In 1939, Çocuk Sesi merged with Afacan which itself eventually ceased publication in 1942. There does not seem to have been much Disney comics published in Turkey in the 1940s after Çocuk Sesi-Afacan folded, one of the  exceptions being a traced Pinocchio comics serialized in the children's magazine Şen Çocuk between 1945-46.
Turkish Disney comics made a come-back of-sorts in 1950s with publications most of which were clearly produced by tracing. A case in point is the weekly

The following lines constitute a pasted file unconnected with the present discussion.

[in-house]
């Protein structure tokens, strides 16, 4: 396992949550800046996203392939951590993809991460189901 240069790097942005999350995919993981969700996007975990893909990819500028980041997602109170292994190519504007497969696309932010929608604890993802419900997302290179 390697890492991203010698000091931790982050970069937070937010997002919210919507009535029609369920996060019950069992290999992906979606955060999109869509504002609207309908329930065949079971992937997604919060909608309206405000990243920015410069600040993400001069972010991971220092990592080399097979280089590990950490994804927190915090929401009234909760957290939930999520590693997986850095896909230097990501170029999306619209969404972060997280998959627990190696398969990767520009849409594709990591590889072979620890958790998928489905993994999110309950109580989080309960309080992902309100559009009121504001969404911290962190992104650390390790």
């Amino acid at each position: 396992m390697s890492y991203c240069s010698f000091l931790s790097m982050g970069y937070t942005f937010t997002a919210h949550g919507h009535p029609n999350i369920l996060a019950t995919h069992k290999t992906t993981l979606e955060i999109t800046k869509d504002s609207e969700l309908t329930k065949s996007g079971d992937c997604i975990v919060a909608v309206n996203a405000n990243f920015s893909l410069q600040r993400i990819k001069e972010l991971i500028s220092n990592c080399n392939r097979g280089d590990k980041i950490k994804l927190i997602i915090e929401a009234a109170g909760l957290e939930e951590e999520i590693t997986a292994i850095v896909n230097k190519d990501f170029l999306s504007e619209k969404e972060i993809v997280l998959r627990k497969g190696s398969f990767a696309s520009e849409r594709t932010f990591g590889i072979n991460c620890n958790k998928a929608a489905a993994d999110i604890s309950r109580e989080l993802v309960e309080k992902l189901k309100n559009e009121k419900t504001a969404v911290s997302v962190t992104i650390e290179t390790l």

Çocuklara Armağan from 1953-54 which ran for 48 issues, Put out by Hamid Şendur, this magazime printed traced material originally published in Walt Disney's Comics & Stories (WDC);  however, since the magazine also occasionaly featured some Italian stories, its source appears to have been Topolino (Earlier, Şendur's children magazines Çocuk Alemi, Armağan and Resimli Tomurcuk had also featured traced Disney strips in the early 1950s). In 1955, the children's magazine put out by Ceylan Yayınları featured Disney comics predominantly. 1959, Şendur began publishing two new Disney comics magazines, Tom ve Miki, featuring long Mickey stories, mostly of Italian origin, from Topolino, and Bop Hop Top, featuring long Ducks stories.  Another apparently pirate publisher who put ot unlicensed, traced Disney material, such as  a Donald Duck comics titled Vak Vak Kardeş which began in 1956, running mostly '10 pagers', including several by Carl Barks, from WDC and Al Talieferro's gags, as well as albums under the same title (perhaps collecting the weekly issues?), is Nihat Özcan. Covers of Özcan's publications were signed by Turkish artist "Yılmaz" who seems to have worked mainly by tracing from foreign covers for Vak Vak Kardeş; however, the covers of Pinokyo feature original art by Yılmaz himself, probably modeled on panels from the comics (click here for full set of covers of Pinokyo). Other Disney titles published by Özcan in 1957 are Miki Maus and Pamuk Prenses (Snow White); in late 1960s, Özcan would re-issue Pinokyo in a smaller format, as well as a one-shot Bambi comics. Finally, it should also be noted regarding this era of comics-by-tracing that traced comics from WDC frequently appeared in the pages Doğan Çocuk, Turkey's most popular children's magazine of the post-2nd World War, throughout the late 1950s. Only a children's magazine titled Şen Çocuk (put out by a different publisher from the 1940s magazine with the same title) from 1956 would run non-traced Mickey strips. On the otherhand, the sunday Pazar magazine would begin running licensed Donald strips from 1956 onwards and the daily Milliyet newspaper would run Scamp strips a year later.